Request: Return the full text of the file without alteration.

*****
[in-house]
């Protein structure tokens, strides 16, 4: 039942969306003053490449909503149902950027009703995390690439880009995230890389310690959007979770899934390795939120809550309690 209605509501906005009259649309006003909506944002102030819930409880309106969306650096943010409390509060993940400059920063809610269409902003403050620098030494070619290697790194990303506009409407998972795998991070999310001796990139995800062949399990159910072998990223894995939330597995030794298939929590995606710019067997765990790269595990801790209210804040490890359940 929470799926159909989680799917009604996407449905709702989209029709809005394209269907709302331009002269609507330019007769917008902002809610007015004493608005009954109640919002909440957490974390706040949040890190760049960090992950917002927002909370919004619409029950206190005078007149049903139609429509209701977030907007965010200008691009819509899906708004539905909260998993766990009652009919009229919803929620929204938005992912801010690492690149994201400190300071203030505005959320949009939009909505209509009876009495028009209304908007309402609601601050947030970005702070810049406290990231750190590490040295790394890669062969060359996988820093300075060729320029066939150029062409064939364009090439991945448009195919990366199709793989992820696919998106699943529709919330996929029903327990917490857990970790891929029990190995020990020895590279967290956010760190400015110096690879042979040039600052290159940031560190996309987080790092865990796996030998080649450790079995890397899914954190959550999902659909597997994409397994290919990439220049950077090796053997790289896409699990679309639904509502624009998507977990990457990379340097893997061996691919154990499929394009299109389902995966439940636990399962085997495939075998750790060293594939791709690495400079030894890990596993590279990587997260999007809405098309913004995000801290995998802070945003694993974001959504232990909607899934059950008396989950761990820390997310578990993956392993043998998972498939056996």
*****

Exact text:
[in-house]
């Protein structure tokens, strides 16, 4: 039942969306003053490449909503149902950027009703995390690439880009995230890389310690959007979770899934390795939120809550309690 209605509501906005009259649309006003909506944002102030819930409880309106969306650096943010409390509060993940400059920063809610269409902003403050620098030494070619290697790194990303506009409407998972795998991070999310001796990139995800062949399990159910072998990223894995939330597995030794298939929590995606710019067997765990790269595990801790209210804040490890359940 929470799926159909989680799917009604996407449905709702989209029709809005394209269907709302331009002269609507330019007769917008902002809610007015004493608005009954109640919002909440957490974390706040949040890190760049960090992950917002927002909370919004619409029950206190005078007149049903139609429509209701977030907007965010200008691009819509899906708004539905909260998993766990009652009919009229919803929620929204938005992912801010690492690149994201400190300071203030505005959320949009939009909505209509009876009495028009209304908007309402609601601050947030970005702070810049406290990231750190590490040295790394890669062969060359996988820093300075060729320029066939150029062409064939364009090439991945448009195919990366199709793989992820696919998106699943529709919330996929029903327990917490857990970790891929029990190995020990020895590279967290956010760190400015110096690879042979040039600052290159940031560190996309987080790092865990796996030998080649450790079995890397899914954190959550999902659909597997994409397994290919990439220049950077090796053997790289896409699990679309639904509502624009998507977990990457990379340097893997061996691919154990499929394009299109389902995966439940636990399962085997495939075998750790060293594939791709690495400079030894890990596993590279990587997260999007809405098309913004995000801290995998802070945003694993974001959504232990909607899934059950008396989950761990820390997310578990993956392993043998998972498939056996």